SSHUW De Swette, Hunter House and Last Penny
Looxmagracht/2e Oosterkade Sneek -plan route

The Swette, Hunter's House, Last Stuiver.

The towpath along the Swette was constructed by the municipality of Sneek in 1646. Sneek had a number of tollhouses built, which were rented out to tollgatherers who were also farmers and innkeepers. The tollhouses usually included a "ferry". The tollhouses between Sneek and Leeuwarden were among others at Loënga, Scharnegoutum, de Flearen, Dearsum, de Dille, (Easterwierrum) Reduzum, Weidum, Mantgum and Boksum. At the tollhouses the boatmen of the barges could change their horses. It was also the place where the local cargo and mail was loaded and delivered to the places along the route and to Sneek or Leeuwarden. And of course the passengers of the trakschuit could get on and off there and get a drink. The Swette, also called Leeuwarder- or Sneekertrekvaart is the water connection between Sneek and Leeuwarden. The canal is part of the Elfstedentocht. The Swette forms the border between Oostergo and Westergo or east and west Fryslân. This is also where the name comes from because 'zwet' or 'zwette' means border. In later times the course was adapted and used as a tow canal between Sneek and Leeuwarden. When the first draught barges to Leeuwarden came into use, the towpath was constructed around 1650.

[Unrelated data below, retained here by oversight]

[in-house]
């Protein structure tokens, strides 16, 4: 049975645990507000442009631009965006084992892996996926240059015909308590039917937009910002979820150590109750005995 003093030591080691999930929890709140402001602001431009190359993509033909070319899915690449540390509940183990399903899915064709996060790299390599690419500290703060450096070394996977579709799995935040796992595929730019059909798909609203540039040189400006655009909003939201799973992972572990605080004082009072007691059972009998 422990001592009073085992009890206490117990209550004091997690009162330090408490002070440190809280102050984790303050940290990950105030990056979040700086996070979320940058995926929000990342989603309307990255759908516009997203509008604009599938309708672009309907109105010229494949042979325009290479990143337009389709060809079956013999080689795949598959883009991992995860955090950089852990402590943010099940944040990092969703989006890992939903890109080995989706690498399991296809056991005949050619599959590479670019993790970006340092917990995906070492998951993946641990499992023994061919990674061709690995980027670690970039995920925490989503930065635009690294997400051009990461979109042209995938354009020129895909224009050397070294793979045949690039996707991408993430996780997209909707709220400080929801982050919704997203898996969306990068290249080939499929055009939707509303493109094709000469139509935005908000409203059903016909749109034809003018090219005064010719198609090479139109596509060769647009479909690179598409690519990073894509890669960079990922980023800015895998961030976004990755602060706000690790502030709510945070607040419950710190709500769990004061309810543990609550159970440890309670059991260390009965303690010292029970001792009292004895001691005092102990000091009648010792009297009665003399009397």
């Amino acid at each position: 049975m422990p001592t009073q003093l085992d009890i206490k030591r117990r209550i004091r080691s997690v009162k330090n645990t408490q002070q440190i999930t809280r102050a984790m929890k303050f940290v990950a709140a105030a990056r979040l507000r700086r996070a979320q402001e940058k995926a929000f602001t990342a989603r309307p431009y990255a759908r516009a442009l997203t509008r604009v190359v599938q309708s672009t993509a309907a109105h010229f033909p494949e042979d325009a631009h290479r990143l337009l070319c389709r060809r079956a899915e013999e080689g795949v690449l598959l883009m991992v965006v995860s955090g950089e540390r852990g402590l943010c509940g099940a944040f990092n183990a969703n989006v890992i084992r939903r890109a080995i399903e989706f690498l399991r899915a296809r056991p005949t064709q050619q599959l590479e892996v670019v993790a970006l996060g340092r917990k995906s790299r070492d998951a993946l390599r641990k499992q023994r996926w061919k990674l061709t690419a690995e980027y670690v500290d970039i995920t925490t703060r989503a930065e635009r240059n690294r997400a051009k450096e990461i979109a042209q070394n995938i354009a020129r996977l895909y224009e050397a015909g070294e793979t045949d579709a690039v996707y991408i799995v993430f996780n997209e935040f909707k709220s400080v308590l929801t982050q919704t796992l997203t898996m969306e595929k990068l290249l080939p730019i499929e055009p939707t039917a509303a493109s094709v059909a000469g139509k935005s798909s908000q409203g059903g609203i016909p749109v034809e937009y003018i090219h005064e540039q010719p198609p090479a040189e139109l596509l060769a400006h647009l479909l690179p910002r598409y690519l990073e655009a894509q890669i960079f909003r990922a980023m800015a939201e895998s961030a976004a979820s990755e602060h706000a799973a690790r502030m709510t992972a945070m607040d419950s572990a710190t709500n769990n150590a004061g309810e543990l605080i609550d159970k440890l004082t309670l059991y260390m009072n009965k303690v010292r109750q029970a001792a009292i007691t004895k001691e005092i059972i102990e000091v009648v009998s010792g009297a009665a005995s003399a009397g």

The Hunter's House.
The Jagershuis owes its name to the draught barge and the towpath along which the barge was thus pulled by the Jager with his horse. The expression was that such a horse was "hunted" by a rider, who was called the "jager". Often it was young boys who accompanied the horse. On the train barge in front of the skipper with a servant. On board could accommodate about 30 people. At the beginning and end of a tow canal was often an inn with a horse stable. People could wait here until the barge departed. Hunters and boatmen also gathered here. It will explain the name hunters' house. The train barge was a unique way of public transportation in Europe. The barge sailed on time. So even though on his first trip at 6 a.m., the train captain had only 2 men on board, he had to leave. It was a kind of guild, with a monopoly, overseen by the city government. Because they sailed on time, you could also plan a trip well. With the barge, departure and arrival times were recorded in Almanacs. With sailing passenger ships, you had to wait and see what time you arrived. The trakschuit sailed four times in summer and twice in winter from Sneek to Leeuwarden.